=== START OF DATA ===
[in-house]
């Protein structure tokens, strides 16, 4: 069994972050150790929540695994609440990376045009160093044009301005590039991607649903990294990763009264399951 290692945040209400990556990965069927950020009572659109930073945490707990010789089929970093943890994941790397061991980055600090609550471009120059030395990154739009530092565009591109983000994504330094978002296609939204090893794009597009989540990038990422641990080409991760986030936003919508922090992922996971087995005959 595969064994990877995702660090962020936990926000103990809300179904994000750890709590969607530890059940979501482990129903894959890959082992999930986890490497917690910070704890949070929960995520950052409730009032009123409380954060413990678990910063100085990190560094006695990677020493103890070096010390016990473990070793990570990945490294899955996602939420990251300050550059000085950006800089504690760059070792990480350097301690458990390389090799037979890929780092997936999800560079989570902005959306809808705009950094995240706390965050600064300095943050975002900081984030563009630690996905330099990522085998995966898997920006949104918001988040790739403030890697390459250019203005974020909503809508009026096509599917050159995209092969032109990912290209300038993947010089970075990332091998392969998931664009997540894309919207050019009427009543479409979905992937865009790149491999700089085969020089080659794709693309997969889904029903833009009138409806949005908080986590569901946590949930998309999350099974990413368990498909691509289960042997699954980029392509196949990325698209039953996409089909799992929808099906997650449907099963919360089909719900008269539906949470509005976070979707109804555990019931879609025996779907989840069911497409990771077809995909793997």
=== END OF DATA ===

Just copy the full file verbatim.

[in-house]
């Protein structure tokens, strides 16, 4: 069994972050150790929540695994609440990376045009160093044009301005590039991607649903990294990763009264399951 290692945040209400990556990965069927950020009572659109930073945490707990010789089929970093943890994941790397061991980055600090609550471009120059030395990154739009530092565009591109983000994504330094978002296609939204090893794009597009989540990038990422641990080409991760986030936003919508922090992922996971087995005959 595969064994990877995702660090962020936990926000103990809300179904994000750890709590969607530890059940979501482990129903894959890959082992999930986890490497917690910070704890949070929960995520950052409730009032009123409380954060413990678990910063100085990190560094006695990677020493103890070096010390016990473990070793990570990945490294899955996602939420990251300050550059000085950006800089504690760059070792990480350097301690458990390389090799037979890929780092997936999800560079989570902005959306809808705009950094995240706390965050600064300095943050975002900081984030563009630690996905330099990522085998995966898997920006949104918001988040790739403030890697390459250019203005974020909503809508009026096509599917050159995209092969032109990912290209300038993947010089970075990332091998392969998931664009997540894309919207050019009427009543479409979905992937865009790149491999700089085969020089080659794709693309997969889904029903833009009138409806949005908080986590569901946590949930998309999350099974990413368990498909691509289960042997699954980029392509196949990325698209039953996409089909799992929808099906997650449907099963919360089909719900008269539906949470509005976070979707109804555990019931879609025996779907989840069911497409990771077809995909793997």